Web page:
Research teams

Cell Biology and Plant Regeneration

BCR 6 members 22 IJPB publications (2006-to date)

A whole fertile plant can be regenerated starting from a small fragment of tissue, even a single cell. Our studies aim at understanding this process to identify factors that promote or, to the contrary, that impede plant regeneration.
SIGNALING & DEVELOPMENT BIOTECH SMART CROPS Regeneration Genome Editing Cell & Morphogenesis
At the interface between fundamental and applied research, we investigate the mechanisms that control plant development in tissue cultures. Taking advantage of our expertise, we also develop methods for the editing of crop genomes.

Biological Question
Our goal is to understand what drives the early stages of organogenesis and somatic embryogenesis. We study these developmental programs in model plants, Arabidopsis thaliana and Brachypodium distachyon. Because the regeneration process is similar between related species, either models or crops, our observations are useful to better control regeneration in agronomic varieties.

Models, tools and methods
Our team masters methods for plant transformation via agroinfection and biolistics, and implements protocols for plant regeneration from calli or protoplasts. We also develop tools for gene editing in monocotyledonous species.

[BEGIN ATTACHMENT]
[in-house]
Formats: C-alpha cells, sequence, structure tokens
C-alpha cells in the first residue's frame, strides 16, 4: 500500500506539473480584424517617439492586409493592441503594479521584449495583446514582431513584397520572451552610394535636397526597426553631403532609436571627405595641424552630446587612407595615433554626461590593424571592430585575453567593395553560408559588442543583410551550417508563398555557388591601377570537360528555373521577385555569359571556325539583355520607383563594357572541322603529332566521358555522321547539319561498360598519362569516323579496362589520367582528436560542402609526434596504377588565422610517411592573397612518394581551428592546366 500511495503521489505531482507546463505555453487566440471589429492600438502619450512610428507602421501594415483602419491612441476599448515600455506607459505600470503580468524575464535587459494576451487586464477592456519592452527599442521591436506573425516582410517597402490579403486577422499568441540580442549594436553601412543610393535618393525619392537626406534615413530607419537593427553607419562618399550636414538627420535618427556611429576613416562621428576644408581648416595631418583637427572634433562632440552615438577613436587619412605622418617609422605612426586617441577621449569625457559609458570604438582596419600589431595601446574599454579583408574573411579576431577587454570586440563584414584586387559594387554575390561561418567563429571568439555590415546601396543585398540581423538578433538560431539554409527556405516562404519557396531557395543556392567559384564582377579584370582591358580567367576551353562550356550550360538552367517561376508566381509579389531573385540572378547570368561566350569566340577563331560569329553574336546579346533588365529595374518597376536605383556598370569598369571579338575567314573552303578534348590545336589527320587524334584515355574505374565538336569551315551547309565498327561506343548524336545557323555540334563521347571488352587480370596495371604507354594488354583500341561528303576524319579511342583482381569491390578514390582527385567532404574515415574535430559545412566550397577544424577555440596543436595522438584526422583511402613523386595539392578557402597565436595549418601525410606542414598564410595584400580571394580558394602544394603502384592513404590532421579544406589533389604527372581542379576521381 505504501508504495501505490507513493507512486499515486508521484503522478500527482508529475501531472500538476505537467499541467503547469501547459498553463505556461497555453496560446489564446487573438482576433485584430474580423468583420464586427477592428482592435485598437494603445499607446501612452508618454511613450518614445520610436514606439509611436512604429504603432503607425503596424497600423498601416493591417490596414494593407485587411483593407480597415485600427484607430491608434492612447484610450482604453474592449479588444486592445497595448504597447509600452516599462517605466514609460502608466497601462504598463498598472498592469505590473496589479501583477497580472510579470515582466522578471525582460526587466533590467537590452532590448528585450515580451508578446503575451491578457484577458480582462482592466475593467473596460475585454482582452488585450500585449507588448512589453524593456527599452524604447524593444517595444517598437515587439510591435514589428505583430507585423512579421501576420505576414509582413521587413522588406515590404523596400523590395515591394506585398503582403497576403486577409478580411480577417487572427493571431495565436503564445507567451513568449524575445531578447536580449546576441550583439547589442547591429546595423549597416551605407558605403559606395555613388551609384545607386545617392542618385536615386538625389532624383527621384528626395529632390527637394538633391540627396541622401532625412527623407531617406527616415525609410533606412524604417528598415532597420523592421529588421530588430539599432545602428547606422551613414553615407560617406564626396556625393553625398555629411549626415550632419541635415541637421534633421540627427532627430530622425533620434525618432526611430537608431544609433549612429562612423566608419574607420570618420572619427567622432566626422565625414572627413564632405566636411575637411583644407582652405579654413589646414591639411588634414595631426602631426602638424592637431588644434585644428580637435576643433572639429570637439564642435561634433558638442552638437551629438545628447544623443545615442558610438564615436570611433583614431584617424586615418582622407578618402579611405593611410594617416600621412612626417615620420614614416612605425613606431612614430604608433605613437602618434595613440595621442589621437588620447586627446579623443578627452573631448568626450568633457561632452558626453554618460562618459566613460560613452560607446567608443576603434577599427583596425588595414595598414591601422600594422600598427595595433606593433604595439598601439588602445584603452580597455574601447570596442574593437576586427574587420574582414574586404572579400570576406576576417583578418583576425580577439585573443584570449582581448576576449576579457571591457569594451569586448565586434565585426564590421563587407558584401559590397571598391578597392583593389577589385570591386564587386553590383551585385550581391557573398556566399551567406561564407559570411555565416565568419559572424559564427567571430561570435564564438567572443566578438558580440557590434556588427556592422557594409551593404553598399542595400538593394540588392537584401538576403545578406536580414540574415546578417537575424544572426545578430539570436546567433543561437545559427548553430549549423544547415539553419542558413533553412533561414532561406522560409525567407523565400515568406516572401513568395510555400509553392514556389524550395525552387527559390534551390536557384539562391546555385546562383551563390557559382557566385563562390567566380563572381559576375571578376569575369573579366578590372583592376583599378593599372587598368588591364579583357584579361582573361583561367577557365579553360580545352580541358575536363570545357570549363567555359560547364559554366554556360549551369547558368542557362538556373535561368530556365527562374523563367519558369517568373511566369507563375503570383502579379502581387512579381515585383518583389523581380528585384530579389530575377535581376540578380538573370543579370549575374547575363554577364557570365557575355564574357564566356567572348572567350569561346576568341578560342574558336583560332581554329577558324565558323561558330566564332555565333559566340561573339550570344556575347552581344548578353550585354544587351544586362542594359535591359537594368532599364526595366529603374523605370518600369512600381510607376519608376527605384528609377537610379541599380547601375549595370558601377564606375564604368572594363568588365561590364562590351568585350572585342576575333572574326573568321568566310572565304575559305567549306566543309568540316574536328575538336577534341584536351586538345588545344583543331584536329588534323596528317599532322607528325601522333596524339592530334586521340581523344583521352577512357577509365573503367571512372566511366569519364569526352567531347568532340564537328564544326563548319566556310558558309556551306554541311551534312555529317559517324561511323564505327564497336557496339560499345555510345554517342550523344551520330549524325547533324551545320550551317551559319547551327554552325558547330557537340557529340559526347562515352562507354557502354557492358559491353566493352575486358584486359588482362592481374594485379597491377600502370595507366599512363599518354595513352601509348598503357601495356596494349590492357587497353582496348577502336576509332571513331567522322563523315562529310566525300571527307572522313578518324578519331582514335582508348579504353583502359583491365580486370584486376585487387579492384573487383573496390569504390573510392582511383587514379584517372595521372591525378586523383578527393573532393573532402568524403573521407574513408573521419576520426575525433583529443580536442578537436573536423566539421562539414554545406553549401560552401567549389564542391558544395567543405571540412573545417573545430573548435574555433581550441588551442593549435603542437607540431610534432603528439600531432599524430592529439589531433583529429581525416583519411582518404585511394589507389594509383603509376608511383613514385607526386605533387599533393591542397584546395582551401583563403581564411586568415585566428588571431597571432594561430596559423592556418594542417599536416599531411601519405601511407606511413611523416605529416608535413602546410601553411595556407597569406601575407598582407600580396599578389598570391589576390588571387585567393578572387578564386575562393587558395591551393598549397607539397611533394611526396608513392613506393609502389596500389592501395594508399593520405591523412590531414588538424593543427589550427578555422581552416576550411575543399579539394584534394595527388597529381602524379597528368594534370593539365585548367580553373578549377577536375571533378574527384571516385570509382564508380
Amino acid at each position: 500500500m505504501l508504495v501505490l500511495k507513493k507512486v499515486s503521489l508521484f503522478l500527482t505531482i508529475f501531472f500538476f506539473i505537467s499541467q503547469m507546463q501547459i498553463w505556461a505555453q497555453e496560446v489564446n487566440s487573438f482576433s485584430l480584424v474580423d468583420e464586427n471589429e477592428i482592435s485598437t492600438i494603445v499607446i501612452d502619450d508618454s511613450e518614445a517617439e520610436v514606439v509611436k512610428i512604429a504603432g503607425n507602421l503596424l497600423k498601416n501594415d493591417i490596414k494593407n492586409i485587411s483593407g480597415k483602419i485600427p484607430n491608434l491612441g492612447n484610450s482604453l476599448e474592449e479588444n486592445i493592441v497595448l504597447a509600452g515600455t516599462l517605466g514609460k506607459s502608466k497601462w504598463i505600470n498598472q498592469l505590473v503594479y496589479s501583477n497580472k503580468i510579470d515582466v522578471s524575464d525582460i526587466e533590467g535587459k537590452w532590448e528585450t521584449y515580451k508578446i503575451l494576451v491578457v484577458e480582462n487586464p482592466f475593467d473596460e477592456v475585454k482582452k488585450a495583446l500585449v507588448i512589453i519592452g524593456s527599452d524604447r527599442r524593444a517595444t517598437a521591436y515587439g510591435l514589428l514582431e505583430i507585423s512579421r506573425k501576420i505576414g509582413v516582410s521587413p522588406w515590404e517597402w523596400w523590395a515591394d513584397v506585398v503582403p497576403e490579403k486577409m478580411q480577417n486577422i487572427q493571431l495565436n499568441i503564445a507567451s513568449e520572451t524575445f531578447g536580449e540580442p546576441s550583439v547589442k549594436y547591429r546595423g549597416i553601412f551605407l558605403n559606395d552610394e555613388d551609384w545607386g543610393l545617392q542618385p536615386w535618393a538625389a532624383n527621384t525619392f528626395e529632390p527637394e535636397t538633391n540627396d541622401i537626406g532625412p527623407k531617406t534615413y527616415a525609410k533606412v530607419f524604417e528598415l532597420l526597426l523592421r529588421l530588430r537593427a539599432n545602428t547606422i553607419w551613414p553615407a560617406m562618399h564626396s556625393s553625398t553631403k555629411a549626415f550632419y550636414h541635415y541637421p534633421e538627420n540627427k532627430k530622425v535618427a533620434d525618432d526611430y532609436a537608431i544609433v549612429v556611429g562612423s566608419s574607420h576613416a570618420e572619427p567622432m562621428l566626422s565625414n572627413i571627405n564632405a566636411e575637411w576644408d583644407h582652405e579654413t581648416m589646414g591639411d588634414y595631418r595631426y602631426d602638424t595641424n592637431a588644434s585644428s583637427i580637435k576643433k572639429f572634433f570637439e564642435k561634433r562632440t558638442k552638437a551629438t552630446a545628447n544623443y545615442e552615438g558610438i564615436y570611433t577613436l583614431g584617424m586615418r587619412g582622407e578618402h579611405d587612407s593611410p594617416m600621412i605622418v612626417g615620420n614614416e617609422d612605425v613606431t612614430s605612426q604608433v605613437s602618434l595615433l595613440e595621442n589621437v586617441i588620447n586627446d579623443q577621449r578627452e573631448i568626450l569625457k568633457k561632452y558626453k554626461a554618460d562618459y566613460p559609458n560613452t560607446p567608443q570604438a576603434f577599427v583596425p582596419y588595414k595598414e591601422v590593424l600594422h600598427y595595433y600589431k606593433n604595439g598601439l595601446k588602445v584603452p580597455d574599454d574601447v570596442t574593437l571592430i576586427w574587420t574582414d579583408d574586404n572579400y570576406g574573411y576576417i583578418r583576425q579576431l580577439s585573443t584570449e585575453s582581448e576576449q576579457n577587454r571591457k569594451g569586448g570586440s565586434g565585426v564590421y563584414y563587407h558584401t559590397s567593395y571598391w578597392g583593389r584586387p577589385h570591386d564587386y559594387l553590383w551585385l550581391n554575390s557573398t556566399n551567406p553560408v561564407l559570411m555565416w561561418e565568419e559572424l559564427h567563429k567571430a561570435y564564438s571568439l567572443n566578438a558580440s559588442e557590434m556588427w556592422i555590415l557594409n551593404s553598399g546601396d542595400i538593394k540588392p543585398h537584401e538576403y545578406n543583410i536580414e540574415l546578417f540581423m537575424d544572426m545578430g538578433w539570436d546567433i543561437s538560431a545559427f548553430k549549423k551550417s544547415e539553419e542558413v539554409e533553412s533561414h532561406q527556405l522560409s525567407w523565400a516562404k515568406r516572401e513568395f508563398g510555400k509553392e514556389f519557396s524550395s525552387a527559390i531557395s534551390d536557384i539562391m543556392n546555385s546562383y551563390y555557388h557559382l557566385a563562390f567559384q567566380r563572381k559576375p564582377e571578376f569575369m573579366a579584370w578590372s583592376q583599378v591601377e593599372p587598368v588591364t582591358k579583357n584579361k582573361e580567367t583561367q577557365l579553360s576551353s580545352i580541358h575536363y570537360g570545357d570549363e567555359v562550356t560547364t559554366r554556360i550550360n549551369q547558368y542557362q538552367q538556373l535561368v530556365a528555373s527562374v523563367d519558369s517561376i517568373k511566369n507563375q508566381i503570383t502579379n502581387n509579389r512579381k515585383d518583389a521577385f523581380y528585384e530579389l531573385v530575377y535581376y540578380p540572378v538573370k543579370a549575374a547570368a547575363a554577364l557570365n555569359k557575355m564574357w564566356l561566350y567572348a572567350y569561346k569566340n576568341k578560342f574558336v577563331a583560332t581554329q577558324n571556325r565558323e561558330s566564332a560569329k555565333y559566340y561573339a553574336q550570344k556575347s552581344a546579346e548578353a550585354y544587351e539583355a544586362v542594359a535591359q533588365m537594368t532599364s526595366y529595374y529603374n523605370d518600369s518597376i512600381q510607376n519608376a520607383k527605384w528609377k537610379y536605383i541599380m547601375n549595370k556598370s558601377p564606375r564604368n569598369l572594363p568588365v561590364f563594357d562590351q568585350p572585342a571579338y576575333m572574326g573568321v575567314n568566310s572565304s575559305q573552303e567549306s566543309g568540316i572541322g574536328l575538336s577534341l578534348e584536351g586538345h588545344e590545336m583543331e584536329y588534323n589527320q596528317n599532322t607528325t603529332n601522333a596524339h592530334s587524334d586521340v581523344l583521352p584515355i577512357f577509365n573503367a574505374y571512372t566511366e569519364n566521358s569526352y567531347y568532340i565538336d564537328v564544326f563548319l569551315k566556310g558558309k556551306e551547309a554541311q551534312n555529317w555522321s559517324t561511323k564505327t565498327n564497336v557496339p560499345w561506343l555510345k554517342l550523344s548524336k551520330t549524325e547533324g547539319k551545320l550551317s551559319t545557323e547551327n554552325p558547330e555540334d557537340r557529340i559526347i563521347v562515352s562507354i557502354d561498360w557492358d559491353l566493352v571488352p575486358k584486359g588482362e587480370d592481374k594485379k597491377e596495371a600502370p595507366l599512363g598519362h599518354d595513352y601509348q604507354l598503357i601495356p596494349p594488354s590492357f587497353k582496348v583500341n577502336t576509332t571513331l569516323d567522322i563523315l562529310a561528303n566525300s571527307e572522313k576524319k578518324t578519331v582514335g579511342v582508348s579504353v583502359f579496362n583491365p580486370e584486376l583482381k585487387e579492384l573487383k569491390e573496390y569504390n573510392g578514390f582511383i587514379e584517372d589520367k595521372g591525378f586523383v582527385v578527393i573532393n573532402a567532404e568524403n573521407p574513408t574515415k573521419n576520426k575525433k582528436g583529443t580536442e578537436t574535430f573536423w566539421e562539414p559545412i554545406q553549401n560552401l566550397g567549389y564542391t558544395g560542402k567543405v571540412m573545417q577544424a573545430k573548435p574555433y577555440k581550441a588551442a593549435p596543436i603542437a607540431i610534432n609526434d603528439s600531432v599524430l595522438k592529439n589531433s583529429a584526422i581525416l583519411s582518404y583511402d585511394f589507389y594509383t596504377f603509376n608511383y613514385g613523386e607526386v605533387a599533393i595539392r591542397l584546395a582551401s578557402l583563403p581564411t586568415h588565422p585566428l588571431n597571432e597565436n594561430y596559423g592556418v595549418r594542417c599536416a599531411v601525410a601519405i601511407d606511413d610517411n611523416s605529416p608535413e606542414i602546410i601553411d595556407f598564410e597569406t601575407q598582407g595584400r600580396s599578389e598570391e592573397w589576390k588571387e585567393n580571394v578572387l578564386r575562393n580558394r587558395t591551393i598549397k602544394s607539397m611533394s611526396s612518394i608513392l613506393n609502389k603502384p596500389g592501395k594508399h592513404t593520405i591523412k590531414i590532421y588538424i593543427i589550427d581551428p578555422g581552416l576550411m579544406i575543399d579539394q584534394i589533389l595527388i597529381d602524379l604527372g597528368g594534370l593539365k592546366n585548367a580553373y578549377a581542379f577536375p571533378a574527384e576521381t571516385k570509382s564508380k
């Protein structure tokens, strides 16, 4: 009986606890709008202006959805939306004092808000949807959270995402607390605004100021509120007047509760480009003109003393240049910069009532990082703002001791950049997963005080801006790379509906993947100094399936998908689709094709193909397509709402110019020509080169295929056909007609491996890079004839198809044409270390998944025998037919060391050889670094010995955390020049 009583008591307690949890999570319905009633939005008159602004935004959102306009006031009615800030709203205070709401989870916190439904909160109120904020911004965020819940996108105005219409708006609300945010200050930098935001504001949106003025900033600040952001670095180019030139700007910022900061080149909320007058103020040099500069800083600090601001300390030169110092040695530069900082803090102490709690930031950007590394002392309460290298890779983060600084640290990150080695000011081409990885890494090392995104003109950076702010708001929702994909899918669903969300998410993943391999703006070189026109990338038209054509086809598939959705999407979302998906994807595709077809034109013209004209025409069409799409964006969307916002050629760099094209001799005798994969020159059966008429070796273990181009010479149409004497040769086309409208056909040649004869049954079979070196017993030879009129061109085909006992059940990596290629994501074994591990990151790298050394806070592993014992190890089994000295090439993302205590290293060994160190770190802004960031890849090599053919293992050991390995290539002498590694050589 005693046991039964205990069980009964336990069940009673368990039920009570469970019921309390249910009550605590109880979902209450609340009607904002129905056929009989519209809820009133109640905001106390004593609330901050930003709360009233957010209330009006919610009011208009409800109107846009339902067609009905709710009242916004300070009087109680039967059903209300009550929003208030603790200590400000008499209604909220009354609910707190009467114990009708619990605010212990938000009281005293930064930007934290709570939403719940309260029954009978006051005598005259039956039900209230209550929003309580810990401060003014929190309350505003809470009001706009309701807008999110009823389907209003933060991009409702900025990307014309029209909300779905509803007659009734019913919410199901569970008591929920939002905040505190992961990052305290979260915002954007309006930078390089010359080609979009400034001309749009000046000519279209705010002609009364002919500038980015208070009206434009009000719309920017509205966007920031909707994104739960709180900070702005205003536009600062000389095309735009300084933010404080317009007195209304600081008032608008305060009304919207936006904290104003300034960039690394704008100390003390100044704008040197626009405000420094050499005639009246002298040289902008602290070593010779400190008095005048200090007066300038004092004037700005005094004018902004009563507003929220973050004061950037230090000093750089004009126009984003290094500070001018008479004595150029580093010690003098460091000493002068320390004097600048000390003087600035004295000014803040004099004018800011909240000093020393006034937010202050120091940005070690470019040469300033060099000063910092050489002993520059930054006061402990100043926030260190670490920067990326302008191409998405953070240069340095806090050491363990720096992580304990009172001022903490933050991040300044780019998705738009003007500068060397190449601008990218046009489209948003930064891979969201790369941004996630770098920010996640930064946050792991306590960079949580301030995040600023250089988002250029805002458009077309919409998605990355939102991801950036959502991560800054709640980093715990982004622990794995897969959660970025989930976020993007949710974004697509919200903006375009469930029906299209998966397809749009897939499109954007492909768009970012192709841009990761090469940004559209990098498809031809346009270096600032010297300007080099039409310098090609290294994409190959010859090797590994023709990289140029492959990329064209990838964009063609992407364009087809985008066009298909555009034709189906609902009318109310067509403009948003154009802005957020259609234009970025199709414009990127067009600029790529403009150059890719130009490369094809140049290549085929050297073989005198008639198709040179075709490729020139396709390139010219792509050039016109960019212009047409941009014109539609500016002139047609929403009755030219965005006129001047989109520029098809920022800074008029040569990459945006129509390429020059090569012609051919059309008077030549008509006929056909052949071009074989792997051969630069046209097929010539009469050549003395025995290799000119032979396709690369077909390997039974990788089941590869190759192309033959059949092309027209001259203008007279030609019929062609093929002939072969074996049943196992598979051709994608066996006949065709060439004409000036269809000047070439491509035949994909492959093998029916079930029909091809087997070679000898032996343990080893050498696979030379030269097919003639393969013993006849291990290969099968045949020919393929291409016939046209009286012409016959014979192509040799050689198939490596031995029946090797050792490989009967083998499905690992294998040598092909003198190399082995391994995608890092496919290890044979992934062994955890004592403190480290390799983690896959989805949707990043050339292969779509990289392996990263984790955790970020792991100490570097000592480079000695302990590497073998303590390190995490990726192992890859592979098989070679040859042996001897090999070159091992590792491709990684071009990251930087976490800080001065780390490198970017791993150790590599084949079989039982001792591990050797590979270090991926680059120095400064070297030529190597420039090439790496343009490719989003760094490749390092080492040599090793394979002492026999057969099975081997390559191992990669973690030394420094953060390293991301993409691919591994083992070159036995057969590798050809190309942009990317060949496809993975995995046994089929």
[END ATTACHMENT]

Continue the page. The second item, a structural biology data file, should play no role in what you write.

Our scientific projects combine genetic analyses, classical histology and cytology approaches, live imaging, and innovative transcriptomics methods.

In addition to our research activities, we organize with colleagues all over France a yearly hands-on workshop where we teach methods for transformation, regeneration and genome editing in several plant species.

Societal and economical impacts
Understanding plant genetics and physiology is crucial to maintain yields, produce quality food and improve the sustainability of agricultural practices. Organogenesis and somatic embryogenesis are the basis of micropropagation methods and are used for transgenesis and genome editing. However, regeneration remains a major bottleneck, depending on species and cultivars. A better understanding of in vitro developmental pathways facilitates gene function studies and facilitate the production of elite cultivars.
Cell Biology and Plant Regeneration


Pierre Hilson